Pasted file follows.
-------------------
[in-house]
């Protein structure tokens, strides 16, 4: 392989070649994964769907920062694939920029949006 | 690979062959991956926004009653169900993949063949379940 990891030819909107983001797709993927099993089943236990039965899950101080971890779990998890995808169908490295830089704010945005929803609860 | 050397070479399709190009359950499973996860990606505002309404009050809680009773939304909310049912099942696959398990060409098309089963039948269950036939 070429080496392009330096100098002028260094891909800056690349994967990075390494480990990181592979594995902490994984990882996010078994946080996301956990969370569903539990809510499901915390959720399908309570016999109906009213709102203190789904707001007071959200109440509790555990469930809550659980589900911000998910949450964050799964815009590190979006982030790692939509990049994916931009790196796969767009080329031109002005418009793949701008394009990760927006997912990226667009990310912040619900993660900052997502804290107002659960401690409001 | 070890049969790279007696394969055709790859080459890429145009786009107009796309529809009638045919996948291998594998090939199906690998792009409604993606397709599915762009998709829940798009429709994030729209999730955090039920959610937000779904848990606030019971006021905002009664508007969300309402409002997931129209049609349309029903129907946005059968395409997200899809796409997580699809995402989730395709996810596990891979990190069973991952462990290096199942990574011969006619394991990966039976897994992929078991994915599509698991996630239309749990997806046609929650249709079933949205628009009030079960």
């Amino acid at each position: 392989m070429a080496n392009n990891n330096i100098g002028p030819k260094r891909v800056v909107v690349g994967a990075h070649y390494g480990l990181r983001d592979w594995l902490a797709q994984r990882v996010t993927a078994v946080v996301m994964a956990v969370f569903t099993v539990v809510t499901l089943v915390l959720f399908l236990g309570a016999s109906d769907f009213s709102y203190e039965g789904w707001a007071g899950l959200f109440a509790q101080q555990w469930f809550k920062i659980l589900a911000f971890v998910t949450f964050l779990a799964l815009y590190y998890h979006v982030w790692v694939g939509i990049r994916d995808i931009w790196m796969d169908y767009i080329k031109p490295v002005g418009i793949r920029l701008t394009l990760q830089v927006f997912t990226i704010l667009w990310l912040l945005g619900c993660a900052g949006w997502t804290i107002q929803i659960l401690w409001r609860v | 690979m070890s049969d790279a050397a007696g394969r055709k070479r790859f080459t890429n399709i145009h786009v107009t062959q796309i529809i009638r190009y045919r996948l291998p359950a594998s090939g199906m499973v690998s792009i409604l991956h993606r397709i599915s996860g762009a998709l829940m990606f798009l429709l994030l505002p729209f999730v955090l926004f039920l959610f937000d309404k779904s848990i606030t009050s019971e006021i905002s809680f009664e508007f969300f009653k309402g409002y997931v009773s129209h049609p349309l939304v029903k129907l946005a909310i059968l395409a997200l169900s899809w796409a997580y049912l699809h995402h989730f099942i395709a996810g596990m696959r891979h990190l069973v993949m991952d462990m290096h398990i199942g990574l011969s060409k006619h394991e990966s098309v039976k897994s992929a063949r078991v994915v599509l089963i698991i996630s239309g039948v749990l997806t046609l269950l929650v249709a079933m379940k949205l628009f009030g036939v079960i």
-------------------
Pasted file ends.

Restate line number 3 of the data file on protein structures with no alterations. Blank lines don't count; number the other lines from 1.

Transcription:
């Amino acid at each position: 392989m070429a080496n392009n990891n330096i100098g002028p030819k260094r891909v800056v909107v690349g994967a990075h070649y390494g480990l990181r983001d592979w594995l902490a797709q994984r990882v996010t993927a078994v946080v996301m994964a956990v969370f569903t099993v539990v809510t499901l089943v915390l959720f399908l236990g309570a016999s109906d769907f009213s709102y203190e039965g789904w707001a007071g899950l959200f109440a509790q101080q555990w469930f809550k920062i659980l589900a911000f971890v998910t949450f964050l779990a799964l815009y590190y998890h979006v982030w790692v694939g939509i990049r994916d995808i931009w790196m796969d169908y767009i080329k031109p490295v002005g418009i793949r920029l701008t394009l990760q830089v927006f997912t990226i704010l667009w990310l912040l945005g619900c993660a900052g949006w997502t804290i107002q929803i659960l401690w409001r609860v | 690979m070890s049969d790279a050397a007696g394969r055709k070479r790859f080459t890429n399709i145009h786009v107009t062959q796309i529809i009638r190009y045919r996948l291998p359950a594998s090939g199906m499973v690998s792009i409604l991956h993606r397709i599915s996860g762009a998709l829940m990606f798009l429709l994030l505002p729209f999730v955090l926004f039920l959610f937000d309404k779904s848990i606030t009050s019971e006021i905002s809680f009664e508007f969300f009653k309402g409002y997931v009773s129209h049609p349309l939304v029903k129907l946005a909310i059968l395409a997200l169900s899809w796409a997580y049912l699809h995402h989730f099942i395709a996810g596990m696959r891979h990190l069973v993949m991952d462990m290096h398990i199942g990574l011969s060409k006619h394991e990966s098309v039976k897994s992929a063949r078991v994915v599509l089963i698991i996630s239309g039948v749990l997806t046609l269950l929650v249709a079933m379940k949205l628009f009030g036939v079960i």